5 Ways To Drive Safely In The Summer

I'm sure I've gone on and on about it so many time online and IRL, but driving is something that I've always wanted to do.
I plan on booking my theory test very soon. In the meantime, I'll just have to continue to rely on public transport.

Since I started revising for my theory test and practising hazard perception, there are so many things that I didn't realise about hazards on the road and the kind of things to look out for. I always knew that there were dangers on the road anyway - especially in the winter months - but I didn't realise the dangers in the summer season too, which include:
- Exploding tyres
- Engine failure
- Congestion on the roads
- Construction
- Excessive heat
- More inexperienced drivers on the road
- More cyclists on the road.

I really want to have my own car in the future so clearly, there is a lot to be aware of as a future vehicle owner.

Mini Cooper - my dream car!
Summer is here and in full swing and holiday season has arrived, so if you are planning a road trip or you travel on long-distance journeys on a regular basis, then here are five ways to drive safely in the summer.

1. Pack up the Piriton.
One of the worst things about summer is the high pollen count and hayfever, which is terrible. Hayfever symptoms - which include runny eyes, constant sneezing and inner congestion - are not just annoying, they can be incredibly distracting for a driver. Talk to your local pharmacist about possible treatment options and be aware that some hayfever medications may make you drowsy (and therefore unable to drive.) Also, deep clean your vehicle and get rid of potential irritants (e.g. dust) in order to keep symptoms at bay.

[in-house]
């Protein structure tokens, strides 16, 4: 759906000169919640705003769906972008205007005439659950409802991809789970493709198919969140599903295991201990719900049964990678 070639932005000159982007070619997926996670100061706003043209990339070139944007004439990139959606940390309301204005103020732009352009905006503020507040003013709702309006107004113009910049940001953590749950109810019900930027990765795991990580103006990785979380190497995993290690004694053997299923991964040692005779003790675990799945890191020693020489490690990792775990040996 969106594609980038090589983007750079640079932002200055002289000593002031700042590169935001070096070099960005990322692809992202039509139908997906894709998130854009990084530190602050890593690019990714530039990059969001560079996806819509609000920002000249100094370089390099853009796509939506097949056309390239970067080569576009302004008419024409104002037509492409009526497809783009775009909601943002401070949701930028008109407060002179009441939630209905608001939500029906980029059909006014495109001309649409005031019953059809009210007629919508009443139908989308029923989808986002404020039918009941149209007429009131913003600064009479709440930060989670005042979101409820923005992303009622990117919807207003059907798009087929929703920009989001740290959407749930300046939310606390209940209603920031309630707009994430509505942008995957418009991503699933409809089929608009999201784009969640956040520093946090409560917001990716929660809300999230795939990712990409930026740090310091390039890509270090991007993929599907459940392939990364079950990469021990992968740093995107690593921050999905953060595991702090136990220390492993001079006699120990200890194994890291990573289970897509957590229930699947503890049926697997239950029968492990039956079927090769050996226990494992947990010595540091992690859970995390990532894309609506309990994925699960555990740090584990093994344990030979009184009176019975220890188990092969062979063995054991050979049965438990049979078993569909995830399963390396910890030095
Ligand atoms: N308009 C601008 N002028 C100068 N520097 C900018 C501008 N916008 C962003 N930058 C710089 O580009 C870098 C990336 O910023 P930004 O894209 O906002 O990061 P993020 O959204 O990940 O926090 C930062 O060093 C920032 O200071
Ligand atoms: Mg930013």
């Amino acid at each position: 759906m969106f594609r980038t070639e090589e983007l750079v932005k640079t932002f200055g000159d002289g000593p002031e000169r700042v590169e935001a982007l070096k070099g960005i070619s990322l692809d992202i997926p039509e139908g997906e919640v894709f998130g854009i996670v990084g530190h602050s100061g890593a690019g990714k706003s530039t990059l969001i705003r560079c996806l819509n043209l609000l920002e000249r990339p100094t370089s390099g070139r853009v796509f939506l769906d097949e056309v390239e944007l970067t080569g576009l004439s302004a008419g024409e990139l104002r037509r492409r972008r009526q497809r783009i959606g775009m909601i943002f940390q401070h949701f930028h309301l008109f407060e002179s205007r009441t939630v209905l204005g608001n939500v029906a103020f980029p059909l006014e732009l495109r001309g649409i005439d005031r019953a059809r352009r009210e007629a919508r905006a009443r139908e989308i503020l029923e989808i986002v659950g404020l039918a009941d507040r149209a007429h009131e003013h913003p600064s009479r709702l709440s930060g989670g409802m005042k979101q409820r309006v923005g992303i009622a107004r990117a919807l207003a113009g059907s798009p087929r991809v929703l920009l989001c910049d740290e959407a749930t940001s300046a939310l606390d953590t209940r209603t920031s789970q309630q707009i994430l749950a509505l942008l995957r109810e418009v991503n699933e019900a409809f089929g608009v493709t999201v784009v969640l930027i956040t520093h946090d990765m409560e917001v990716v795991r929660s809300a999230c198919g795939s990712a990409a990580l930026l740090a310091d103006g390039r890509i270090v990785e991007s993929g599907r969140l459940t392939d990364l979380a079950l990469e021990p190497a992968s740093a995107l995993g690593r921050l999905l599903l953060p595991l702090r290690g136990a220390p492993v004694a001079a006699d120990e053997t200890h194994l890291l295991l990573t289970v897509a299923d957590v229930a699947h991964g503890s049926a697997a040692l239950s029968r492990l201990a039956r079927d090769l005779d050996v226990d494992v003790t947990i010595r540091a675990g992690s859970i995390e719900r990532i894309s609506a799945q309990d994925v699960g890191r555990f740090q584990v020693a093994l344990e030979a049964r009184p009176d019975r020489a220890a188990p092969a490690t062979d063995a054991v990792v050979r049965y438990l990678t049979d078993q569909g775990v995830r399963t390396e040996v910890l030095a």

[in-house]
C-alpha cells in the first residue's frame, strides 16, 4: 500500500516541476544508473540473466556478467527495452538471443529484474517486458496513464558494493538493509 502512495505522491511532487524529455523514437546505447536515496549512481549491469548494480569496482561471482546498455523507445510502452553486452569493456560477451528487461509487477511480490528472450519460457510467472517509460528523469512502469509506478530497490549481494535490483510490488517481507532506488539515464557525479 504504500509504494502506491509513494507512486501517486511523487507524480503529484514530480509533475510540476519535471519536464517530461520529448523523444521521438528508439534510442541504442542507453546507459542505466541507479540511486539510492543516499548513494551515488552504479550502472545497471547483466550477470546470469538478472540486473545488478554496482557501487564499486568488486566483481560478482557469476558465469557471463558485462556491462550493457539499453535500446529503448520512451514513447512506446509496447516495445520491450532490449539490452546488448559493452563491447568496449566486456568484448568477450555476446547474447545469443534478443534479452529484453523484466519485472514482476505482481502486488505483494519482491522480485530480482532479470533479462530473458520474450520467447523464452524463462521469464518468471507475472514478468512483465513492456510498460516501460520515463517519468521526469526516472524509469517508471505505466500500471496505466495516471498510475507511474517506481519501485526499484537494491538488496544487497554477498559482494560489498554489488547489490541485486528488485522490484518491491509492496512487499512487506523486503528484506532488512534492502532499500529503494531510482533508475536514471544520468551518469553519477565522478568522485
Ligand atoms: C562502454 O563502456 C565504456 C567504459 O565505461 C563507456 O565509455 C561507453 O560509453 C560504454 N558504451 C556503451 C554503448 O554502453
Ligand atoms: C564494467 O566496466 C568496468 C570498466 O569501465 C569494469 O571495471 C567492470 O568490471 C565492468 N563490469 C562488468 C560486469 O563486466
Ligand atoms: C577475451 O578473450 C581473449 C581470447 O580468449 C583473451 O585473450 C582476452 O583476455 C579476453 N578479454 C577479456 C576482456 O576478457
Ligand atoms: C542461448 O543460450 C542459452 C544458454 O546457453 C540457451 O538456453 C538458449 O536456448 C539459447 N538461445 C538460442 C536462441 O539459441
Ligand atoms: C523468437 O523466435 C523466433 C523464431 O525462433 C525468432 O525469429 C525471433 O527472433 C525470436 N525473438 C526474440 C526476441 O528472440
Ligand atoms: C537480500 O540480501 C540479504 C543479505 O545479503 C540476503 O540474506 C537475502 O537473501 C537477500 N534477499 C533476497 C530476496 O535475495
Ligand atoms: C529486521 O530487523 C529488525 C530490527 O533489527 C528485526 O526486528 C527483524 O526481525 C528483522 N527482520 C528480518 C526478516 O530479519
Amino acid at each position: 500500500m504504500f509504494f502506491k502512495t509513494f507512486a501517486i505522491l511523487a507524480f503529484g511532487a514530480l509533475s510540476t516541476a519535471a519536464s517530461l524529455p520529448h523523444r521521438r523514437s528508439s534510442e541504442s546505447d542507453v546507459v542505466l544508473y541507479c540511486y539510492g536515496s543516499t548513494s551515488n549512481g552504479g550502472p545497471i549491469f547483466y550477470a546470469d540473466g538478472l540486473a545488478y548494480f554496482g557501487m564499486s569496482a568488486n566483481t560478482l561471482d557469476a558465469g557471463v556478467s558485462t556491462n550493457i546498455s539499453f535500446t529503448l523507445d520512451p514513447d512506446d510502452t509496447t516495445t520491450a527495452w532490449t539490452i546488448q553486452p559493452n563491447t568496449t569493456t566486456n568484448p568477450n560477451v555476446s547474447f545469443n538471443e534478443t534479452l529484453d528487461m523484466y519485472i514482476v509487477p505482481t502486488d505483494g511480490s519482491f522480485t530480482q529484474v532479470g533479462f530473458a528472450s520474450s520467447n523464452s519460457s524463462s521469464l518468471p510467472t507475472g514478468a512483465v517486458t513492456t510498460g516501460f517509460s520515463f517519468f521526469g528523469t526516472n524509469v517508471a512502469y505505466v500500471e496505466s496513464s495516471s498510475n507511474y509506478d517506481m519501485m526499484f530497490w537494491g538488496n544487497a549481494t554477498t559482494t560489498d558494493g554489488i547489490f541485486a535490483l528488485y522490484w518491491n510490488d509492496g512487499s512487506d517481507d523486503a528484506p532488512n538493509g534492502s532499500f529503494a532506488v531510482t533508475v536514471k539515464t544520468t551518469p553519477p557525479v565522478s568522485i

2. Don't overload your car.
If you are packing up for a trip, make sure that you don't exceed your car's loading capacity. Overloading can cause the car to slow down, so travel as lightly as possible. Also, make sure that your items don't block the view of your windows and mirrors.

3. Check the weather.
Sunnier weather usually leads to two things: glare and high temperatures. Make sure you use a sun shield to reduce the heat within the car and pull down your glare shield to keep the sunshine out of your eyes while driving. Also, take a bottle of water with you to keep yourself hydrated.

4. Check your tyres!
Checking your tyres is very important, so make this your priority before you go on a long-distance trip. The general rule is this: check tread depths with a 20p coin - if the outer band of the coin isn't visible, the tyre is safe. Also, check the pressure of all of the tyres. If the pressure is right then chances are the tyres will last longer and maximise fuel consumption. If you need new tyres then you can find tyres online at reasonable prices on the Point S website.

5. Take a break.
If you know that you have a long drive ahead of you, then schedule break times. There are many places where you can stop over and by taking breaks, you will be able to recharge and refocus. Driving for long periods of time can be a bit taxing to definitely make sure you are able to have time-outs.

Will you be driving this summer?

*This post was written in collaboration with Point S. All opinions are my own.

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